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September 6, 2022

Around the nation: 'Fast moving' E. Coli outbreak spreads to New York and Kentucky

Daily Briefing

    CDC on Thursday reported that a "fast moving" E. Coli outbreak believed to be caused by romaine lettuce from Wendy's restaurants has spread to New York and Kentucky, in today's bite-sized hospital and health industry news from Georgia and Maryland.

    • Georgia: CDC on Thursday reported that a "fast moving" E. Coli outbreak believed to be caused by romaine lettuce from Wendy's restaurants has spread to New York and Kentucky, bringing the number of states involved in the outbreak to six. As of Aug. 31, 97 people have been infected nationwide. While CDC has not yet confirmed the source of the outbreak, many of the infected individuals reported eating romaine lettuce at Wendy's locations before getting sick. The decision to pull the lettuce was a "precautionary measure," according to a statement from the fast-food chain. "While the CDC has not yet confirmed a specific food as the source of that outbreak, we are taking the precaution of removing the sandwich lettuce from restaurants in that region." (Gereau, The Hill, 9/2) 
    • Georgia: Wellstar Health System on Wednesday announced plans to close Atlanta Medical Center (AMC), effective Nov. 1. The 460-bed hospital, which has taken on a large portion of the area's uncompensated care, can no longer sustain the declining revenue and increasing labor and supply costs, Wellstar said. From 2017 to 2021, AMC has recorded significant operating losses, with $107 million in losses in the last 12 months alone. According to Wellstar CEO Candice Saunders, the health system has worked with government agencies, health care providers, and local organizations to try to stabilize the hospital. "For several years, Wellstar has continued to invest in and operate AMC with significant losses to provide more time to partner on a creative, long-term, sustainable solution for the hospital's future," Saunders said. "After an exhaustive search for a solution that would support the healthcare needs of the community, we are disappointed that a sustainable solution at AMC has not emerged." (Kacik, Modern Healthcare, 9/1)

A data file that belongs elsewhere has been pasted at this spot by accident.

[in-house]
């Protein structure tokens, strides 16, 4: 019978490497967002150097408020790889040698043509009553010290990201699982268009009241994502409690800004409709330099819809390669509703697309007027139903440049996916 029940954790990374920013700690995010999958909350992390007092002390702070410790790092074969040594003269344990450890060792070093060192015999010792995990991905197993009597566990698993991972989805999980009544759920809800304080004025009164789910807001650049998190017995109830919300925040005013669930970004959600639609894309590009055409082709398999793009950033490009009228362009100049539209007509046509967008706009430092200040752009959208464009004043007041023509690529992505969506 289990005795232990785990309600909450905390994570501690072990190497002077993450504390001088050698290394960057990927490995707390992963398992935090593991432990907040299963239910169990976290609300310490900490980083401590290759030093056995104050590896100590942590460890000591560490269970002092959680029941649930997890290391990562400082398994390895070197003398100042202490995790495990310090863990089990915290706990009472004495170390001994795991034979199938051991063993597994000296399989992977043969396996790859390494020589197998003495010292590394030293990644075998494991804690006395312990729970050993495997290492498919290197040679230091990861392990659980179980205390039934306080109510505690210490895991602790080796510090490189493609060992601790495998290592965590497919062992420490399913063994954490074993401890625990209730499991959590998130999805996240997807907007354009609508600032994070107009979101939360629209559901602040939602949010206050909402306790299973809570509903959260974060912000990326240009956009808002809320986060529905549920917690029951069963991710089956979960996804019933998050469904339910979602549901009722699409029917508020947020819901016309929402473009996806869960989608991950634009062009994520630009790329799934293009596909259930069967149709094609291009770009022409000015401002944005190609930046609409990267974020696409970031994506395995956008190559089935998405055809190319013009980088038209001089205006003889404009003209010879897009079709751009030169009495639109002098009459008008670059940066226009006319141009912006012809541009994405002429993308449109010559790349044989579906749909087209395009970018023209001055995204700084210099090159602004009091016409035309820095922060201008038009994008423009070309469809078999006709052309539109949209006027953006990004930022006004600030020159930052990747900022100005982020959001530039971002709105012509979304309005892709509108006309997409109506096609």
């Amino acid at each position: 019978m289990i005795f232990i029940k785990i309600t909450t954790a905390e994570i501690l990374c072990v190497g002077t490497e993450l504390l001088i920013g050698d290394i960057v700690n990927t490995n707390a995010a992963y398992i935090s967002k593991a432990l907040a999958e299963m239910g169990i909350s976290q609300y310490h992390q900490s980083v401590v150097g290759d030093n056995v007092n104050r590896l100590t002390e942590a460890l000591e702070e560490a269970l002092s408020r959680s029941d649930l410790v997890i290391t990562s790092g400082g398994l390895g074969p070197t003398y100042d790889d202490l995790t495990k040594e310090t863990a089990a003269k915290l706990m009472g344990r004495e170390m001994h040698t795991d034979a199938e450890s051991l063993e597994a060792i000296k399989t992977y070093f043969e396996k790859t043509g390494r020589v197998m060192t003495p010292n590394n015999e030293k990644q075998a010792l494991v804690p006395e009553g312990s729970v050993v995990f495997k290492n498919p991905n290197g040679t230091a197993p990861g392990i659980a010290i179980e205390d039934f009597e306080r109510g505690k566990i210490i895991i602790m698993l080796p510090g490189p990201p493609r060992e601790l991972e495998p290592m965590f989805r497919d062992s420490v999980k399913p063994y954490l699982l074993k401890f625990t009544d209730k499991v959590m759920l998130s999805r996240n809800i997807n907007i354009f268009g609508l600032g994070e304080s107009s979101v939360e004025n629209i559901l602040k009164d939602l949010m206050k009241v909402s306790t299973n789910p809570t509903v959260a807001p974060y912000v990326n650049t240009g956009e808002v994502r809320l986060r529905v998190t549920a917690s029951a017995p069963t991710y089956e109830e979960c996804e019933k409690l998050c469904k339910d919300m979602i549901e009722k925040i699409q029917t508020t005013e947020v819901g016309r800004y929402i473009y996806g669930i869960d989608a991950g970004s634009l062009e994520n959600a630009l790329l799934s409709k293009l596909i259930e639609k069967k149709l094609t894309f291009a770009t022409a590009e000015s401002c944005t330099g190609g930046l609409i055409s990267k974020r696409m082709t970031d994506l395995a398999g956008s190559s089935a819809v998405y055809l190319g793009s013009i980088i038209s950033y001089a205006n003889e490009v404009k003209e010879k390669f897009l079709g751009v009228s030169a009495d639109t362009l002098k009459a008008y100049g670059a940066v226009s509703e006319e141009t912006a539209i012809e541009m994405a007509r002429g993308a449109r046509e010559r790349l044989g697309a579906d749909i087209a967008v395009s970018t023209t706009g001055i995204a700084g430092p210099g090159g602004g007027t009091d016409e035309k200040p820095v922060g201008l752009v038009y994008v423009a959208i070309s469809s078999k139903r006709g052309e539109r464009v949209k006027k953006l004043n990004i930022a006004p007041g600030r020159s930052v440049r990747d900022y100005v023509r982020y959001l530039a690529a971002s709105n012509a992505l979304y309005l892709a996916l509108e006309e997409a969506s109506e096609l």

• Maryland: FDA granted marketing authorization for a drug-free treatment for patients with chronic idiopathic constipation who have not found relief after taking at least one month of the recommended dose of laxatives. The treatment, called Vibrant System, was developed by Vibrant Gastro. It is administered orally with a single-use capsule and pod, which activates a vibrating capsule. The first-of-its-kind treatment can be monitored through a mobile app. The "treatment is thought to enhance colonic motility by augmenting the biological clock via mechanical stimulation of the colon," according to Vibrant Gastro. "The goal of Vibrant is to address a real problem in chronic constipation, which has made life very challenging for those who suffer from it," said Satish Rao of the Medical College of Georgia, principal investigator on the treatment's phase III trial. "We believe the Vibrant System is a meaningful step towards achieving that goal." (Hamza, MedPage Today, 8/31)

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